|Minkondi in pairs
|WIFE OF MABYAALA.
Before 1885 BaKongo, Cabinda
Wood, glass, other materials H. 15 in. (38 cm)
Rijksmuseum voor Volkenkunde, Leiden. The Netherlands. 2668-2101
|Nkisi Mabyaala Ma Ndembe
Before 1894 - BaKongo, Loango, Congo
Wood, iron, fiber
Height 27.5 inches (70 cm)
Museum voor Volkenkunde, Rotterdam, The Netherlands. 4795
MABYAALA MA NDEMBE
In several accounts, Mabyaala ma Ndembe is mentioned as one of the most important minkisi in the coastal regions at the end of the
nineteenth century. What was it? Museums commonly show a single figure labeled nkisi so-and-so, but originally the material apparatus of an
important nkisi included a number of pieces, often a pair of statues, male and female, a bag of medicines, a number of amulets and various
other pieces of the ngangas equipment. It is possible to assemble from different museums a number of objects attributed to Mabyaala,
although they did not originally belong to the same set.
A Mabyaala in the Museum voor Volkenkunde, Rotterdam, is in the form of a male figure with crudely carved arms and with hands clasped on
the belly. The raised arm carrying a knife or spear, seen in many minkondi, is not a feature of this one. The medicine pack on the belly has
survived, but another has been lost from the top of the head. The face, strongly and carefully carved by comparison with the rest of the figure,
has been invaded by nails to a greater extent than usual. As is often the case, the figure's expression, instead of being aggressive, conveys a
serenity that contrasts with and seems to transcend the violence of the nailing.
Although the hardware is often imported, these nails seem rather to be mostly of local manufacture; BaKongo made nails from the seventeenth
century onward. The extent of splitting of the wood of the left arm suggests that many nails were inserted and later withdrawn when the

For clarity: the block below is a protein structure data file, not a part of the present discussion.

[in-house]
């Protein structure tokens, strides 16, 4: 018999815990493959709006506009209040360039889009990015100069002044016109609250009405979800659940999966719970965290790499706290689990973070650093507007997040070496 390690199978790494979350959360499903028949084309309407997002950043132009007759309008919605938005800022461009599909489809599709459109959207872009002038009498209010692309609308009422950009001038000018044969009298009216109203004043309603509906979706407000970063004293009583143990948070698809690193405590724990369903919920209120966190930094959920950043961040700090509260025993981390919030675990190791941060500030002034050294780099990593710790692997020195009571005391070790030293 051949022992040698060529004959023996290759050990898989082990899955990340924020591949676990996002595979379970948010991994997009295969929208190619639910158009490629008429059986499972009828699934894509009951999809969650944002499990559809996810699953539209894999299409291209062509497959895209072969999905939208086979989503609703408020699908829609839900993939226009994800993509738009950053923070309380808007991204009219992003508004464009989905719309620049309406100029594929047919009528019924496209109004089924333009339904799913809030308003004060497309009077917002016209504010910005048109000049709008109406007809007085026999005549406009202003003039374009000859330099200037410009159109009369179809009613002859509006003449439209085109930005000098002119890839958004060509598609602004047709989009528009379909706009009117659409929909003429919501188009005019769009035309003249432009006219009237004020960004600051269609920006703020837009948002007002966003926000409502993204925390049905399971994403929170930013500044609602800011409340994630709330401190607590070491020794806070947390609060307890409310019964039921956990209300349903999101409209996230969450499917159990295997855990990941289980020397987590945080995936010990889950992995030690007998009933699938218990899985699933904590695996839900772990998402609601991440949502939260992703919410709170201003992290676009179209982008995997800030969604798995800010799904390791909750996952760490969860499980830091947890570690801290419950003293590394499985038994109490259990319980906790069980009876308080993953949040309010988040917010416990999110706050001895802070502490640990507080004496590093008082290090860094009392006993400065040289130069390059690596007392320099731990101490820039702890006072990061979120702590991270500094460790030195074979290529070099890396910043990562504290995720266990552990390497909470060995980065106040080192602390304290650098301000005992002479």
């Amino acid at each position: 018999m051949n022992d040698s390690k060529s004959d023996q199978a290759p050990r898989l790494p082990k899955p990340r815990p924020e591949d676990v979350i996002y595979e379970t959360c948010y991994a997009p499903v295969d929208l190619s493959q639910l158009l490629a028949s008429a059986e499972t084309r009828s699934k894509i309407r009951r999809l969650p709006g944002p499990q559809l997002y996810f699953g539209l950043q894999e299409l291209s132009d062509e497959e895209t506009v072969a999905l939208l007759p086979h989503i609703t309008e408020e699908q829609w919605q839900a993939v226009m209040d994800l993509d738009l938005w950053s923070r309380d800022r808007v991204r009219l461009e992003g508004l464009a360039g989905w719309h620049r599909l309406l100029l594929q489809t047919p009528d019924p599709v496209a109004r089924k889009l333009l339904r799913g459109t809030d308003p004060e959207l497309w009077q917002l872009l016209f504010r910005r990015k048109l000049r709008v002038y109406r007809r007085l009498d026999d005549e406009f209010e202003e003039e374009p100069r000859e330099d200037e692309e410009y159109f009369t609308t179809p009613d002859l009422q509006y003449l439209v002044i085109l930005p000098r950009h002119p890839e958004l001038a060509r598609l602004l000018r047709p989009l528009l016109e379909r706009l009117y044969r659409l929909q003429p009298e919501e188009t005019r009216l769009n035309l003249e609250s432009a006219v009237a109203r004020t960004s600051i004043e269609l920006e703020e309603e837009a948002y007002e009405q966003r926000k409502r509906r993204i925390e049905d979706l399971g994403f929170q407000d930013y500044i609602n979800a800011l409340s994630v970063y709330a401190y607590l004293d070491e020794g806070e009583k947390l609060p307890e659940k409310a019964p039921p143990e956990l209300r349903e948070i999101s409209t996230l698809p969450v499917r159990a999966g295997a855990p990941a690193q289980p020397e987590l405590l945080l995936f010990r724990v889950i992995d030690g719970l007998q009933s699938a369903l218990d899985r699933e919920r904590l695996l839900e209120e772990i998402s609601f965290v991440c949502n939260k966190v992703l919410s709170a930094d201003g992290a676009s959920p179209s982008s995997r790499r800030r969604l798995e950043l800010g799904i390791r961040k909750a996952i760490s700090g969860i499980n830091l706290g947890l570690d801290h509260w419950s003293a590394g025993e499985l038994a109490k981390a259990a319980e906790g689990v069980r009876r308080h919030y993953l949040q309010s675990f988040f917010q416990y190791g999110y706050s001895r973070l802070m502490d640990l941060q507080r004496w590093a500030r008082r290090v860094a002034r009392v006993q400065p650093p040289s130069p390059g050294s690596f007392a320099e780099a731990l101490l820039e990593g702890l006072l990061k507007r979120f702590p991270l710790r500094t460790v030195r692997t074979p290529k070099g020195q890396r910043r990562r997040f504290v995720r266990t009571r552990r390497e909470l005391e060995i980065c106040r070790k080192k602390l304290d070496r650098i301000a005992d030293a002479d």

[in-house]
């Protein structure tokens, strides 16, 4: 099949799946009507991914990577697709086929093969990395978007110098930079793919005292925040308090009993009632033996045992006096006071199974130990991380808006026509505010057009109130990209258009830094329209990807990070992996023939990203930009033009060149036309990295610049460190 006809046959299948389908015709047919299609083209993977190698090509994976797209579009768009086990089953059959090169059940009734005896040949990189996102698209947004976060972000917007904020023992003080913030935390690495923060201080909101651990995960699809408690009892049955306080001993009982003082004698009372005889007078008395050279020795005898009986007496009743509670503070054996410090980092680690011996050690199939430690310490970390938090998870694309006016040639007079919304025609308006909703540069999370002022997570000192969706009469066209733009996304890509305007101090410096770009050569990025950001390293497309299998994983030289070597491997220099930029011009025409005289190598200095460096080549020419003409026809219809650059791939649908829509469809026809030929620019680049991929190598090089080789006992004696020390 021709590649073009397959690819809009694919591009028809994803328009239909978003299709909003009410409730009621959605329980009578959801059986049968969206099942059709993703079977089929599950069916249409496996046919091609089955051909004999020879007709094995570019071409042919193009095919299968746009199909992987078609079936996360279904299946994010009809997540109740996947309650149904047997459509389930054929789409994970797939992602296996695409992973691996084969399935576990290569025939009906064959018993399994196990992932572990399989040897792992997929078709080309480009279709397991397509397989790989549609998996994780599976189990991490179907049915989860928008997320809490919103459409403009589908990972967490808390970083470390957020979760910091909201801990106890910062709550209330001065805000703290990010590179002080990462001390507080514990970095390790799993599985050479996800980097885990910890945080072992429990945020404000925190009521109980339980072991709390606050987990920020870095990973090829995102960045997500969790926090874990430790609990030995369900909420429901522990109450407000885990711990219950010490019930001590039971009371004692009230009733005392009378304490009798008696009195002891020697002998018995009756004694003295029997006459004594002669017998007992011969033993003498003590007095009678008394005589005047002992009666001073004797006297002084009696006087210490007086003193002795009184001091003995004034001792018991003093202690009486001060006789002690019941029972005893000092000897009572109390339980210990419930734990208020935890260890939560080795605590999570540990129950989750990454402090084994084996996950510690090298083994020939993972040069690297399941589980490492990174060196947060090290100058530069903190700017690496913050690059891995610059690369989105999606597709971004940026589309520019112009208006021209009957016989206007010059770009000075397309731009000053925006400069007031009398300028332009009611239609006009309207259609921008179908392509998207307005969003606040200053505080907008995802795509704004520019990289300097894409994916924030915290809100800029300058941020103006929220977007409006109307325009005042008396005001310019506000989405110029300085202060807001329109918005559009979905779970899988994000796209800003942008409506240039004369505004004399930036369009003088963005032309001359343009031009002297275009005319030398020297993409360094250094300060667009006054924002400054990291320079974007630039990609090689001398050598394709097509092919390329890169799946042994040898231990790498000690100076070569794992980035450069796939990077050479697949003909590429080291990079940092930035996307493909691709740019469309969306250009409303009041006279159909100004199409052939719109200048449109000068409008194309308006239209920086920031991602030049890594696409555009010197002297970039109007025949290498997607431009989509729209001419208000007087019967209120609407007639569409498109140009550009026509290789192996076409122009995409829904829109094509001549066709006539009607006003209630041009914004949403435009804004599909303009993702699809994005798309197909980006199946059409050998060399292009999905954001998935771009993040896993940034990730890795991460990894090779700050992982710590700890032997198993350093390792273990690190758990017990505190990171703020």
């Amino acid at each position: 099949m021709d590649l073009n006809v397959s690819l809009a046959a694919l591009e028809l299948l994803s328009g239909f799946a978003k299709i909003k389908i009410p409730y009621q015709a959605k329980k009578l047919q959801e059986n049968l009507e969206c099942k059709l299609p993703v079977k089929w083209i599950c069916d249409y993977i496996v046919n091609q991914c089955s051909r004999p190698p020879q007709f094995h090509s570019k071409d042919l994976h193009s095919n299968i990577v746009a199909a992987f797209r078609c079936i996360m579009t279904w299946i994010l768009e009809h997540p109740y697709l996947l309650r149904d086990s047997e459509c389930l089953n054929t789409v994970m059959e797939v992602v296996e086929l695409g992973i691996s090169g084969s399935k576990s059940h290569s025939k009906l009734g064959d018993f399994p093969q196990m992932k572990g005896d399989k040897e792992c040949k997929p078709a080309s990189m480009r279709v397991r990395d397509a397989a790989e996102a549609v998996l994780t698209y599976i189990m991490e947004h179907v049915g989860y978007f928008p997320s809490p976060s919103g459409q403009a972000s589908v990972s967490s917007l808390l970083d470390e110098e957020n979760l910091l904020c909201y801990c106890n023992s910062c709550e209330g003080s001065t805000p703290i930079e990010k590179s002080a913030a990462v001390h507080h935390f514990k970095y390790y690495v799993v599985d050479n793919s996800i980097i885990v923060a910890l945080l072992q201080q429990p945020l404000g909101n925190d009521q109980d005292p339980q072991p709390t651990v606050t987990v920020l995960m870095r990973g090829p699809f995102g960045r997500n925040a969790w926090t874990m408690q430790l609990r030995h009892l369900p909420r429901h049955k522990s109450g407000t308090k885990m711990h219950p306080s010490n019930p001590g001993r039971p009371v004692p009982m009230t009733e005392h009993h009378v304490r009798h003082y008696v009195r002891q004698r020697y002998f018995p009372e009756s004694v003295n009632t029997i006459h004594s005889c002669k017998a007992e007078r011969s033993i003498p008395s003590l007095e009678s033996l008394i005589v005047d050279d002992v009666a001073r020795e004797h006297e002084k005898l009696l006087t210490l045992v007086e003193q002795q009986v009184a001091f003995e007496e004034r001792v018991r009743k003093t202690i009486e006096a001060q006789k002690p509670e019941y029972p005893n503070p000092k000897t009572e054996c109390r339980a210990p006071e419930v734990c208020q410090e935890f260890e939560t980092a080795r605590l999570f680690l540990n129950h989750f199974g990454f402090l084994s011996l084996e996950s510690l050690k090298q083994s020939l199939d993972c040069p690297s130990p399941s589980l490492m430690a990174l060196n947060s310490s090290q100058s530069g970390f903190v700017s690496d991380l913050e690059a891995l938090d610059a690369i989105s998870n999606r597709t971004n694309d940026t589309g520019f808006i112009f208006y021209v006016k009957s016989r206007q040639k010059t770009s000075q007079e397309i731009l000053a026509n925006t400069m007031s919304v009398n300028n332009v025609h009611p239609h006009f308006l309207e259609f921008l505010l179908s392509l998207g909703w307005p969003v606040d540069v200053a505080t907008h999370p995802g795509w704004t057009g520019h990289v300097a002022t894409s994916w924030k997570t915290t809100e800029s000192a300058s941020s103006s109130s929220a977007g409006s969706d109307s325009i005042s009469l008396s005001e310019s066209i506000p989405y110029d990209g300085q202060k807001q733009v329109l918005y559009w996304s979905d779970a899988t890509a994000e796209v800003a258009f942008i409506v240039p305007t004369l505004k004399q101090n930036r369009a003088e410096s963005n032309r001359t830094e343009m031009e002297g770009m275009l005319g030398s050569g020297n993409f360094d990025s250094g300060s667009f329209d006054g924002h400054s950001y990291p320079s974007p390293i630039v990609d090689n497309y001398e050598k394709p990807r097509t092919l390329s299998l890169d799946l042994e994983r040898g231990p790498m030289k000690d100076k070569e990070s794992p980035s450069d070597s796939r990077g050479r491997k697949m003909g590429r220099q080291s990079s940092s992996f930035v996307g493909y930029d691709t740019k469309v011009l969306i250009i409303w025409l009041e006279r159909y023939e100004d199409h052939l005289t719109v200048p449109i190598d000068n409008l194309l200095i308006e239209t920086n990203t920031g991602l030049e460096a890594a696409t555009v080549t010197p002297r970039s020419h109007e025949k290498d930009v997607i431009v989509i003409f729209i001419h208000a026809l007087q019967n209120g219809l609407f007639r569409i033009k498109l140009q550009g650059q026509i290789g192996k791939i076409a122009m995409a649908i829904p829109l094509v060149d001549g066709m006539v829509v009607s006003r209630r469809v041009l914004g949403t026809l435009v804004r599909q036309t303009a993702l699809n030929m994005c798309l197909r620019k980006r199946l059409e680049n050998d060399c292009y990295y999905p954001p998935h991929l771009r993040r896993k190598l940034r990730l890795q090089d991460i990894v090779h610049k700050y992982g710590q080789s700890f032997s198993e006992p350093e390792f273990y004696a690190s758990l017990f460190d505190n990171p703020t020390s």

missions with which they were associated were deemed to have been accomplished. Practice in this regard varied from region to region, or
perhaps from nkondi to nkondi; the most common practice seems to have been to leave the nails in. Mabyaala is provided with his own musical
instruments in the form of basketry rattles.
An account in an 1893 Dutch missionary bulletin tells us how this Mabyaala was ultimately stolen. "This fetish was held in such high esteem
that it might only be transported in a hammock, and the Blacks obstinately refused to give it up to Europeans except for a very high price.
Later, French soldiers seized it and gave it to a traveler, who sold it to our Rotterdam friends" (Nederlandsche Zendingsvereeniging
Zendingsblaadje no. 234, November 6, 1893, 7).
From: Astonishment & Power - The Eyes of Understanding: Kongo Minkisi
|Rand African Art
Nkisi/Nkondi main page - to see more examples and additional information
CLICK HERE to go to the article
Kongo Nail Fetishes from the Chiloango River Area
By Ezio Bassani
It has a lot of additional examples and information
My comparison page I am working on
The link above will take you to a couple of pages I am working on that show bad examples of these figures and then good examples of these figures.